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Top Questions About Dog Bites in BC Answered

March 31, 2022

Dog bites are serious incidents that can cause severe injuries, emotional trauma, and lasting scars. Do you know who is responsible if a dog bites you or your loved one in BC? On the other hand, what happens if your dog bites someone in BC?

When you think of a dog bite, the geographical location of the incident probably does not come to mind right away, but in Canada, it should, as provinces and municipalities have different laws and local bylaws that dictate how they deal with a dog bite incident.

Here is what you need to know about dog bites in BC.

Dog Bite Laws in BC

In BC, there are three ways for a pet owner to be responsible for a personal injury caused by a dog:

1. The Legal Concept Known as “Scienter”

Also known as the “one free bite rule” in BC. This legal concept holds an owner responsible if they knew of the dog’s propensity to be aggressive. The injured person must prove that at the time of the attack: (i) the defendant was the owner or keeper of the dog; (ii) the dog had manifested a propensity or tendency to cause the type of harm that happened, and (iii) the dog’s owner knew of that propensity. If those three elements are established, the dog owner is liable regardless of whether they were negligent.

2. Negligence

The injured person must prove that the dog’s owner knew or ought to have known that the dog was likely to create a risk of injury and that the dog’s owner failed to take reasonable care to prevent such an injury.

3. Occupier’s Liability Under the Occupier’s Liability Act

Section 1 of the Occupier’s Liability Act defines an “occupier” as a person who is in physical possession of or has responsibility and control over the place where an incident occurred. Under section 3 of the Occupier’s Liability Act, an occupier must take reasonable care to ensure that others on the property are reasonably safe from harm. The injured person would have to prove both that the property owner knew or ought to have known that the dog was likely to be a risk and that the owner failed to take reasonable steps to prevent that risk.

Is It Always The Dog Owner’s Fault?

Not necessarily. It will only be the dog owner’s fault if the injured person can prove liability on one or more of the three legal bases discussed above (scienter, negligence, or occupier’s liability). Fault may also rest with someone other than the dog’s owner, such as a person taking care of the dog, a person walking the dog, or the person/business who owns the property where the injury occurred. The injured person may bear some responsibility for their injuries. For example, if they ignored a “beware of dog” sign, failed to take reasonable steps to protect their own safety, or provoked the dog. The court can apportion liability based on the degree to which a person’s conduct caused or contributed to the injury (e.g., 50/50, 85/15).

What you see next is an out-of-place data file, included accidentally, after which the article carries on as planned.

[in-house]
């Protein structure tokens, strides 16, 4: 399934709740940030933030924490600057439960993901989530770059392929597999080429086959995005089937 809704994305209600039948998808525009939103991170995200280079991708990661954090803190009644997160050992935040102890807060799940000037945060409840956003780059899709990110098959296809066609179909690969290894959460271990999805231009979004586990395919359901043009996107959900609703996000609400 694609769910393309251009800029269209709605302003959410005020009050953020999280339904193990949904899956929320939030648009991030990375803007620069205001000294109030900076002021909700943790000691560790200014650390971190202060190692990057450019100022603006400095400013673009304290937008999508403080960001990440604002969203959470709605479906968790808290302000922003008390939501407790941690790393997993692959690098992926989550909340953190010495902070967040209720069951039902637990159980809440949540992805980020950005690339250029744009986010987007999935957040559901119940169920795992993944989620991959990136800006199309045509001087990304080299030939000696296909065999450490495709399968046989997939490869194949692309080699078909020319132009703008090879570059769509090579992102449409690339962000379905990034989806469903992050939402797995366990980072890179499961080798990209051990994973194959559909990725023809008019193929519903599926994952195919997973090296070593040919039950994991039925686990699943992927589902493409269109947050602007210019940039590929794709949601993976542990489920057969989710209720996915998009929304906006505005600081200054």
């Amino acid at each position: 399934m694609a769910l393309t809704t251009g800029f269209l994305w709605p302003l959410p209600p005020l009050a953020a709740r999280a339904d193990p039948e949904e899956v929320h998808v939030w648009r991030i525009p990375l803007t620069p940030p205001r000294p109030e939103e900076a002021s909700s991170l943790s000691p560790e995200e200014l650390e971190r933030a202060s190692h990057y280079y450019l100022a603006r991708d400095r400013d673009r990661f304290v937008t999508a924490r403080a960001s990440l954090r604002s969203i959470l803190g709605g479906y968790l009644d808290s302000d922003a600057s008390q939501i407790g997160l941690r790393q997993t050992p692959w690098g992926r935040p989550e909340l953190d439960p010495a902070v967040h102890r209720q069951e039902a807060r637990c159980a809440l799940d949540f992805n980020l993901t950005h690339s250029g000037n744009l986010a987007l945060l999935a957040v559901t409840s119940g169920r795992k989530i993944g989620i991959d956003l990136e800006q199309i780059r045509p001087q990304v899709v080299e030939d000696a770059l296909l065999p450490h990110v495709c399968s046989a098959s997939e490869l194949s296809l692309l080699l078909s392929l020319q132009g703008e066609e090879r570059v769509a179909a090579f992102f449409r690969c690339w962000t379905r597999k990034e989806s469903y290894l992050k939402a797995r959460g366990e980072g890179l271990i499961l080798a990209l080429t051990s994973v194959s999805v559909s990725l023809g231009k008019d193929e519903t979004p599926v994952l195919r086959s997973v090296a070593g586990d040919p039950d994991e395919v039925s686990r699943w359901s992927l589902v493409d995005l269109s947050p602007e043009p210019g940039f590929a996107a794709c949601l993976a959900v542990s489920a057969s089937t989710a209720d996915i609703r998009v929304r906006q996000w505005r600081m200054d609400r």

What Charges Can The Dog Owner Face? 

In addition to facing a personal injury lawsuit (which can result in an award of damages for pain and suffering, lost wages, future wage loss, and out of pocket expenses), a dog owner may be sued for property damage caused by their dog or forced to pay fines imposed under local bylaws. A dog owner can also face criminal charges, such as assault if it was an intentional dog attack, or criminal negligence causing bodily harm if the dog owner failed to control a dog with a vicious propensity.

What Would Happen to The Dog?

Animal control officers can seize a dog if it has injured a person. What happens to the dog depends on a number of factors, including the severity of the attack and whether the dog poses a risk to public safety. While it is rare, it is possible for a dog to be destroyed (for example, if designated a dangerous dog under the Vancouver Charter or under the Community Charter that applies in most BC municipalities other than Vancouver.

Contact Us for Advice

If a dog has bitten you or your dog has bitten someone, you should talk to an experienced personal injury lawyer about your rights and legal options. We are here to help. Please contact Simpson Thomas & Associates by calling us at 604-243-5825 or filling out our online form to request your free initial consultation.

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